February 2012

Weekly Wisdom #11

by cheryl on February 29, 2012

in Weekly Wisdom

“Don’t cry because it’s over. Smile because it happened.”

– Dr. Seuss

 

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Lessons From My Cushion

Lessons From My Cushion

by cheryl on February 29, 2012

in Meditation

As we come to the close of Sharon Salzberg’s Real Happiness 28 Day Meditation Challenge, we have been thinking about all of the lessons that we have learned from Real Happiness, and there are many.  Here are a few of the things we learned  . . .

(1) Meditation, like life, is challenging.  Some days are easier than others, some days are very difficult.  There are moments of bliss and pure joy, and there are moments of pain and sadness.  Each day is full of new challenges.  You can always begin again.  And, in the end, it is all worth it.

(2) We are all in this together with the common goal of finding our own happiness.  It is wonderful to look around at people during the day, people we know intimately, acquaintances and total strangers, and recognize that we all experience the ups and downs of life, each one of us incredibly special and unique, yet each part of a much larger, intricately connected whole.

(3) Compassion and kindness are the keys to happiness.  Anger, resentment, hostility, and judgment will not lead us down the path to happiness. It is through compassion and lovingkindness that we can find our own true happiness and beauty in the world around us.

(4) The magic is in each breath we take, each individual moment we have.  The goal is to find the time and discipline to be present in each moment and to cherish those moments as they come.

It has been a pleasure learning from all of those who participated in this 28 day meditation challenge.  While the meditation challenge is over, we will continue to learn through our daily meditation practices.  Thank you Sharon for guiding us so beautifully through this experience.  We wish you all real happiness today and everyday!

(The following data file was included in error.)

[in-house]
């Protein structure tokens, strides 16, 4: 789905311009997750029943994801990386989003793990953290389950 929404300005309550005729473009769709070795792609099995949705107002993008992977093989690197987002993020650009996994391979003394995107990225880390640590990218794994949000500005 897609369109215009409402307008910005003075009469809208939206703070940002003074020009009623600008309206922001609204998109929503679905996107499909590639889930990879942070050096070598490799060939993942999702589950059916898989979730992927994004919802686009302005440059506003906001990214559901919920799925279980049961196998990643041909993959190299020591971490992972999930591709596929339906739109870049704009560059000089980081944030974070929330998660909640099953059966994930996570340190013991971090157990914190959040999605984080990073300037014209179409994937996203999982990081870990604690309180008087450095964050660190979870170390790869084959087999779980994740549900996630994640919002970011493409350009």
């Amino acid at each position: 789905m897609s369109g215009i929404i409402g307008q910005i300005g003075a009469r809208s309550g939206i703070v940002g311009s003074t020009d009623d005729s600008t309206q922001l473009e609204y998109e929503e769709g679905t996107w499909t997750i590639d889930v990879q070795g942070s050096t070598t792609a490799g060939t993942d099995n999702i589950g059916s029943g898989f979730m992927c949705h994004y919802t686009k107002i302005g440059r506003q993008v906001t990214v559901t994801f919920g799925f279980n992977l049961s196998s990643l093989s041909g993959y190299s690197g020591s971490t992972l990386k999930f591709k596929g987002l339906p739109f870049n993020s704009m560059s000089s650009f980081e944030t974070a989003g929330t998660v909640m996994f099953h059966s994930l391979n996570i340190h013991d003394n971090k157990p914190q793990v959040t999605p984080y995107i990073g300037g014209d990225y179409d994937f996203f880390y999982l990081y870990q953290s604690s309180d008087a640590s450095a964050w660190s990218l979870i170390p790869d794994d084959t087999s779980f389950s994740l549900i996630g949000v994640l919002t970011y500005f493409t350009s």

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Weekly Wisdom #10

by cheryl on February 20, 2012

in Uncategorized, Weekly Wisdom

Life is too short to wake up each morning with regrets.  So, love the people who treat you right, forgive the ones who don’t and believe that everything happens for a reason.  If you get a chance, take it.  If it changes your life, let it.  Nobody said it would be easy, they just promised it would be worth it.

-Unknown

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Your Greatest Legacy

Your Greatest Legacy

by cheryl on February 20, 2012

in 2mindfulmoms, Uncategorized

If you want your children to succeed,

show them how to fail.

If you want them to be happy,

show them how to be sad.

If you want them to be healthy,

show them how to be sick.

If you want them to have much,

show them how to enjoy little.

Parents who hide failure, deny loss,

and berate themselves for weakness,

have nothing to teach their children.

But parents who reveal themselves,

in all of their humanness,

become heroes.

For children look to these parents

and learn to love themselves.

 

Parenting need not be a burden,

and one more thing you have to do

and don’t do well enough.

Instead consider your failures,

your sorrows,

your illnesses,

and your difficulties

as your primary teaching opportunities.

 

The Parent’s Tao Te Ching

 

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Our children’s lives are filled with “firsts” – their first day of school, their first soccer game, their first time riding a bike, their first exam, their first date, their first time away from home.   They would probably not classify all of these as exciting experiences, some might be considered terrifying experiences.  Yet, I admire how they march on each day into a world that is full of new adventures and personal challenges.